Paulinian Formation

FR. LOUIS CHAUVET AND OUR FIRST SISTERS: “The Pioneer Paulinian Formators”

God in His love has gifted us with a founder who was a holy priest, a theologian and a teacher; a missionary of charity who lived the Gospel in an authentic manner.

  • He gave attention to restoring reverence to God and the things of God in the Liturgy and the Celebration of the Sacraments; and oriented and promoted a true devotion to the Blessed Virgin Mary.
  • His dedication and zeal in his ministry brought changes to the life of the parish as a community.
  • The transformations that he brought in Levesville revealed his delight for beauty, fineness and order.
  • His passion for Christ and keen observation to the signs of the times led him to respond to the situation with burning compassion for the poor, the ignorant and the suffering.
  • His youthful presence brought a touch of newness with fine quality to the drab and ordinary life of the villagers.
As a Founder with a distinctive gift of bringing forth transformation, Fr. Louis helped in the formation and transformation of our first sisters.

Marie Anne de Tilly from being the dutiful, silently suffering elder daughter of a landed, penniless country nobility to become the teacher-formator of his first recruits. Fr. Chauvet guided her to brave the threats of her stepmother, to live in community with peasant girls and become the second superior. She will always be remembered by her inspiring statement worthy of emulation: “I have left the world, to give myself to God, for the good of the Church and service of neighbor.”

Marie Micheau who had never known the existence of a school in all her 17 years was transformed to be a good learner and be the First School Mistress and Superior of the School in 1700.

Barbe Foucault, formerly a domestic employee in a rich Farmhouse, transformed her shyness into tranquil daring, to become successively a hospital nurse, a Superior and in 1717, as the First Elected Superior General of the SPC Congregation.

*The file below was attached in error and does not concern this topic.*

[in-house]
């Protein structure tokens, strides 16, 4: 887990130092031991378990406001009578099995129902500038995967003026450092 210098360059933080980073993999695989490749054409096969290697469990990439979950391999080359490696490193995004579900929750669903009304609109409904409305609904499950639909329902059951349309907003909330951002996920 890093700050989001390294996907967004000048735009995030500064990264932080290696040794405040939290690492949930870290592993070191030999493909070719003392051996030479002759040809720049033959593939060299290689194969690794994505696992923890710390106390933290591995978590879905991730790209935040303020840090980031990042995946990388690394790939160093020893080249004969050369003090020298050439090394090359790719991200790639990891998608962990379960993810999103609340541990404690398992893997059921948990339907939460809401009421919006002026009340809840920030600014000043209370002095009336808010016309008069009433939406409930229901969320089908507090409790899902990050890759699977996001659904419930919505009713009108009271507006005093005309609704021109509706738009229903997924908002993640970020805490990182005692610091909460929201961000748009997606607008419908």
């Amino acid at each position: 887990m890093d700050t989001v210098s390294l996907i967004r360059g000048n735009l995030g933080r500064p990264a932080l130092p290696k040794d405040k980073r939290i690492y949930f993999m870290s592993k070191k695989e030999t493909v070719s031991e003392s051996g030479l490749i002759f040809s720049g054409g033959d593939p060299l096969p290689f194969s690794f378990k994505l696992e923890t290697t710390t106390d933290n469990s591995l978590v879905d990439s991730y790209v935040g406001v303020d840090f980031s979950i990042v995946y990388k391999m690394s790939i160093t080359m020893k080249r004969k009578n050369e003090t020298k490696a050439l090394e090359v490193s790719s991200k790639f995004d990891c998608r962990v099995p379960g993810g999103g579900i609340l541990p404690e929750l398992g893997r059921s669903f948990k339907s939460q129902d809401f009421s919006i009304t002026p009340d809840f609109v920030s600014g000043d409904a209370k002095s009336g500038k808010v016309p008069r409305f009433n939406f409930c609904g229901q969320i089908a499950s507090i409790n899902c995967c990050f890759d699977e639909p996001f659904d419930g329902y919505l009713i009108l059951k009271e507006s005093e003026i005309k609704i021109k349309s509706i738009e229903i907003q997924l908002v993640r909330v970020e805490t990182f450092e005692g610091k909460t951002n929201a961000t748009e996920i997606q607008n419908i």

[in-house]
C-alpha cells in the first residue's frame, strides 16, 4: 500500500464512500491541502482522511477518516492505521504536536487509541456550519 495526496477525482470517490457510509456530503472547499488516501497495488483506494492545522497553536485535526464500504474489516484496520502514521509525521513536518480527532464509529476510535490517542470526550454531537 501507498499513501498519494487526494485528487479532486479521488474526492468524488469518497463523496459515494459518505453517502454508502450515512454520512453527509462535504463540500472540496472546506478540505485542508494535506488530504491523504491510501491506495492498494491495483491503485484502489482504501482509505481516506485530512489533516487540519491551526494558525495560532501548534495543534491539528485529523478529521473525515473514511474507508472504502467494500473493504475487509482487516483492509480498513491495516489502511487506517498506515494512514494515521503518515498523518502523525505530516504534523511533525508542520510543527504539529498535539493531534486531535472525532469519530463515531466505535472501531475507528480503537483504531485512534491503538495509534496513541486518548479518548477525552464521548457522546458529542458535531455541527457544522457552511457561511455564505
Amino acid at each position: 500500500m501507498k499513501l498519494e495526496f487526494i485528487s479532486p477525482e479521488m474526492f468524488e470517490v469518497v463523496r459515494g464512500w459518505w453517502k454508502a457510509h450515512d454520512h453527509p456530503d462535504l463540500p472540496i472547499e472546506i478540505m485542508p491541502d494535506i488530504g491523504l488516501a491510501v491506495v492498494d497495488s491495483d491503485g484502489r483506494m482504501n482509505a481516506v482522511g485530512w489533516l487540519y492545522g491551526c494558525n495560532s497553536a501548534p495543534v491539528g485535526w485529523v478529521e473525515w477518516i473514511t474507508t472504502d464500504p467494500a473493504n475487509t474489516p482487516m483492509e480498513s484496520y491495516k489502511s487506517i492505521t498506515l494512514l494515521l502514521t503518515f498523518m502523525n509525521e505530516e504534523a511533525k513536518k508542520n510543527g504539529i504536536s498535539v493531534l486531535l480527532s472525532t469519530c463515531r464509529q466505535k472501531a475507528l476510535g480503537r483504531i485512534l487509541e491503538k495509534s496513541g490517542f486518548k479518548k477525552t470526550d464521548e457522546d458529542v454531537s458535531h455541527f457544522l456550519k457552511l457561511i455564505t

From the example of the first three Sisters, Marie Anne de Tilly, Marie Micheau and Barbe Foucault, transformation came from the heart. IT CAME FROM A DEEP FAITH, A STRONG RESOLVE MADE FIRM BY TRIALS AND PATIENCE IN SUFFERING – THE PASCHAL WAY. THEY WERE FORMED IN THE SPIRITUALITY OF THE MOLD OF FR. LOUIS CHAUVET – OF THE MOLD OF CHRIST.


Paulinian Formation is the total dedication to the overall formation of the whole person, both the human and spiritual dimensions.

The Process of Formation of the Whole Person

Formation of the whole person refers to the process of transforming the inner and outer self in such a way that they become like the inner and outer being of Christ, Himself, a developmental process that takes place, as our Patron St. Paul states: “…until Christ be formed in you” (Gal. 4:19). Fullness of life produces a person transformed or as St. Paul puts it – “complete in Christ” (Col 2:10).

The transformed person then contributes to the TRANSFORMATION OF THE WORLD – what Scripture refers to as the “Kingdom of God” (Mt. 13:45). The growth of the person by an intentional focus on one’s spiritual and interior life development will spill over into the physical body and human speech and actions, which have effect on the entire society. This transformation was very evident in the lives of Fr. Chauvet, our first Sisters and our own Patron, St. Paul.

THIS PROCESS OF IMITATION JESUS CHRIST OUR MODEL – IS TO BECOME WHOLE, TO BE TRULY HUMAN, TO GLORIFY GOD. St. Paul underscores the fact that wholeness is a divine quality: “God is not a God of disorder but of wholeness” (1 Cor 14:33).

Formation of the whole person thus calls for helping each Paulinian Formator to know and understand the call of what it means to be TRULY HUMAN – to be “DISCIPLE” and “AMBASSADOR” for Christ, a “MISSIONARY” after the heart of Christ. Thus it is a FORMATION FOR DISCIPLESHIP, EXCELLENCE AND MISSION.